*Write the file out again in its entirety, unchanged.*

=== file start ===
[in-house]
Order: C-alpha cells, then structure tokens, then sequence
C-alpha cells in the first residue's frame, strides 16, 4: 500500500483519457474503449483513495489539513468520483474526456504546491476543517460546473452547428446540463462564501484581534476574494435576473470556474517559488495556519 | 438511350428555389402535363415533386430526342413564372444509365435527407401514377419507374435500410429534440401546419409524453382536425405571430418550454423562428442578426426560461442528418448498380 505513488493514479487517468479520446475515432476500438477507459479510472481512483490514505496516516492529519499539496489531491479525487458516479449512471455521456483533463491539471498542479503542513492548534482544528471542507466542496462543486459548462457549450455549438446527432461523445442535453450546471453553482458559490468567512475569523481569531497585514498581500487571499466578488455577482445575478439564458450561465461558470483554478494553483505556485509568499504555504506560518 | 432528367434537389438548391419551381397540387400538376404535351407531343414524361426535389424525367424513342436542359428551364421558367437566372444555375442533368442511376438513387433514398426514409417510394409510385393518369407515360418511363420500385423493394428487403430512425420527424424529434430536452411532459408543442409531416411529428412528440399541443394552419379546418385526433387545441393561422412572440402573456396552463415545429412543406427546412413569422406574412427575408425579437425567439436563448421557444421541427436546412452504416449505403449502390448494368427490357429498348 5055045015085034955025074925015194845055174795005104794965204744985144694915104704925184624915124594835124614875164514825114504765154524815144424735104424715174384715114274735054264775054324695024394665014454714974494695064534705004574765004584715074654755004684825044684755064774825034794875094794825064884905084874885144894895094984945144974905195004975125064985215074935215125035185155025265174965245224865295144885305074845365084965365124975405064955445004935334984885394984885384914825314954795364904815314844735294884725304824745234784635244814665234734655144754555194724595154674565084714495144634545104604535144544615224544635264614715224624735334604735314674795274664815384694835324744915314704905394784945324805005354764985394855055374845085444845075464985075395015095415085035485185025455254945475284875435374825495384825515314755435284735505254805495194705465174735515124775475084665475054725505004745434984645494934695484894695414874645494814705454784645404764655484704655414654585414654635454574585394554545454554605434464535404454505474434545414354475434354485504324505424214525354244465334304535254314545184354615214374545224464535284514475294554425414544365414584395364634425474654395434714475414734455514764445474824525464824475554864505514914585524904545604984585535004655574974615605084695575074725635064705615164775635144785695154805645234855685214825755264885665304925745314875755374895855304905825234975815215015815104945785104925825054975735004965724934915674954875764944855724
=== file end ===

[in-house]
Order: C-alpha cells, then structure tokens, then sequence
C-alpha cells in the first residue's frame, strides 16, 4: 500500500483519457474503449483513495489539513468520483474526456504546491476543517460546473452547428446540463462564501484581534476574494435576473470556474517559488495556519 | 438511350428555389402535363415533386430526342413564372444509365435527407401514377419507374435500410429534440401546419409524453382536425405571430418550454423562428442578426426560461442528418448498380 505513488493514479487517468479520446475515432476500438477507459479510472481512483490514505496516516492529519499539496489531491479525487458516479449512471455521456483533463491539471498542479503542513492548534482544528471542507466542496462543486459548462457549450455549438446527432461523445442535453450546471453553482458559490468567512475569523481569531497585514498581500487571499466578488455577482445575478439564458450561465461558470483554478494553483505556485509568499504555504506560518 | 432528367434537389438548391419551381397540387400538376404535351407531343414524361426535389424525367424513342436542359428551364421558367437566372444555375442533368442511376438513387433514398426514409417510394409510385393518369407515360418511363420500385423493394428487403430512425420527424424529434430536452411532459408543442409531416411529428412528440399541443394552419379546418385526433387545441393561422412572440402573456396552463415545429412543406427546412413569422406574412427575408425579437425567439436563448421557444421541427436546412452504416449505403449502390448494368427490357429498348 5055045015085034955025074925015194845055174795005104794965204744985144694915104704925184624915124594835124614875164514825114504765154524815144424735104424715174384715114274735054264775054324695024394665014454714974494695064534705004574765004584715074654755004684825044684755064774825034794875094794825064884905084874885144894895094984945144974905195004975125064985215074935215125035185155025265174965245224865295144885305074845365084965365124975405064955445004935334984885394984885384914825314954795364904815314844735294884725304824745234784635244814665234734655144754555194724595154674565084714495144634545104604535144544615224544635264614715224624735334604735314674795274664815384694835324744915314704905394784945324805005354764985394855055374845085444845075464985075395015095415085035485185025455254945475284875435374825495384825515314755435284735505254805495194705465174735515124775475084665475054725505004745434984645494934695484894695414874645494814705454784645404764655484704655414654585414654635454574585394554545454554605434464535404454505474434545414354475434354485504324505424214525354244465334304535254314545184354615214374545224464535284514475294554425414544365414584395364634425474654395434714475414734455514764445474824525464824475554864505514914585524904545604984585535004655574974615605084695575074725635064705615164775635144785695154805645234855685214825755264885665304925745314875755374895855304905825234975815215015815104945785104925825054975735004965724934915674954875764944855724